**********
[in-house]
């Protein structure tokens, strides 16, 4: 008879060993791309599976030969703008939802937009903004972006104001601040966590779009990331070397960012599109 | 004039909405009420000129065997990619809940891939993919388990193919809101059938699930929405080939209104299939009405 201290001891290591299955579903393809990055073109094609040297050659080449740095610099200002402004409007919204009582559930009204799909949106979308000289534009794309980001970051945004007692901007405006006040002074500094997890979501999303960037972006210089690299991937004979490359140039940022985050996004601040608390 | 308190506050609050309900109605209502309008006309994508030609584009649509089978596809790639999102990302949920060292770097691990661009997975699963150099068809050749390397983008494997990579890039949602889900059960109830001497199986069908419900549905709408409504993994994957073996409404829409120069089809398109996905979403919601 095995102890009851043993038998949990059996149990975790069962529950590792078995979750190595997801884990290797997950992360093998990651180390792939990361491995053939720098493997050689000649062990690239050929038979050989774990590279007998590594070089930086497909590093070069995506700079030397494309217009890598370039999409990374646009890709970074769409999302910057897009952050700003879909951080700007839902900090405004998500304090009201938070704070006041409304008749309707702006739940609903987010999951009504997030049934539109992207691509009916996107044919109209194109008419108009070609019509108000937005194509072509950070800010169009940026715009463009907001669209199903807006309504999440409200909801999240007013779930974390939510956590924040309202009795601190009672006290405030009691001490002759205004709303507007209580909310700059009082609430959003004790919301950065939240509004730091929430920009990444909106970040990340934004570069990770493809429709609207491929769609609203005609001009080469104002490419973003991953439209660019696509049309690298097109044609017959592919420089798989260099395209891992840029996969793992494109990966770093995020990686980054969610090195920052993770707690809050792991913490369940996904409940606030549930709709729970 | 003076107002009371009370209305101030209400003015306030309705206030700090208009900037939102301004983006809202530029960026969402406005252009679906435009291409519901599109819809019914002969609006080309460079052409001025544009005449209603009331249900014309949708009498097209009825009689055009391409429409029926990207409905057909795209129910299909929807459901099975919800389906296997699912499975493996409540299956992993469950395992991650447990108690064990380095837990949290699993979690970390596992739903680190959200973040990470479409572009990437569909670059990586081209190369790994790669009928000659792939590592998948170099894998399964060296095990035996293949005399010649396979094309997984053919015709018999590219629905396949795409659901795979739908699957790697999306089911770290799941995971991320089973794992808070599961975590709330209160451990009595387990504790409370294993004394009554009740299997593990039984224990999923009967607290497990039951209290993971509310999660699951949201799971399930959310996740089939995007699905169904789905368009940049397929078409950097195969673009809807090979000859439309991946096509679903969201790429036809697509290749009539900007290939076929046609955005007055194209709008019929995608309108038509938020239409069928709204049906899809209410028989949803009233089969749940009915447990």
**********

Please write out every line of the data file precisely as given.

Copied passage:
[in-house]
């Protein structure tokens, strides 16, 4: 008879060993791309599976030969703008939802937009903004972006104001601040966590779009990331070397960012599109 | 004039909405009420000129065997990619809940891939993919388990193919809101059938699930929405080939209104299939009405 201290001891290591299955579903393809990055073109094609040297050659080449740095610099200002402004409007919204009582559930009204799909949106979308000289534009794309980001970051945004007692901007405006006040002074500094997890979501999303960037972006210089690299991937004979490359140039940022985050996004601040608390 | 308190506050609050309900109605209502309008006309994508030609584009649509089978596809790639999102990302949920060292770097691990661009997975699963150099068809050749390397983008494997990579890039949602889900059960109830001497199986069908419900549905709408409504993994994957073996409404829409120069089809398109996905979403919601 095995102890009851043993038998949990059996149990975790069962529950590792078995979750190595997801884990290797997950992360093998990651180390792939990361491995053939720098493997050689000649062990690239050929038979050989774990590279007998590594070089930086497909590093070069995506700079030397494309217009890598370039999409990374646009890709970074769409999302910057897009952050700003879909951080700007839902900090405004998500304090009201938070704070006041409304008749309707702006739940609903987010999951009504997030049934539109992207691509009916996107044919109209194109008419108009070609019509108000937005194509072509950070800010169009940026715009463009907001669209199903807006309504999440409200909801999240007013779930974390939510956590924040309202009795601190009672006290405030009691001490002759205004709303507007209580909310700059009082609430959003004790919301950065939240509004730091929430920009990444909106970040990340934004570069990770493809429709609207491929769609609203005609001009080469104002490419973003991953439209660019696509049309690298097109044609017959592919420089798989260099395209891992840029996969793992494109990966770093995020990686980054969610090195920052993770707690809050792991913490369940996904409940606030549930709709729970 | 003076107002009371009370209305101030209400003015306030309705206030700090208009900037939102301004983006809202530029960026969402406005252009679906435009291409519901599109819809019914002969609006080309460079052409001025544009005449209603009331249900014309949708009498097209009825009689055009391409429409029926990207409905057909795209129910299909929807459901099975919800389906296997699912499975493996409540299956992993469950395992991650447990108690064990380095837990949290699993979690970390596992739903680190959200973040990470479409572009990437569909670059990586081209190369790994790669009928000659792939590592998948170099894998399964060296095990035996293949005399010649396979094309997984053919015709018999590219629905396949795409659901795979739908699957790697999306089911770290799941995971991320089973794992808070599961975590709330209160451990009595387990504790409370294993004394009554009740299997593990039984224990999923009967607290497990039951209290993971509310999660699951949201799971399930959310996740089939995007699905169904789905368009940049397929078409950097195969673009809807090979000859439309991946096509679903969201790429036809697509290749009539900007290939076929046609955005007055194209709008019929995608309108038509938020239409069928709204049906899809209410028989949803009233089969749940009915447990």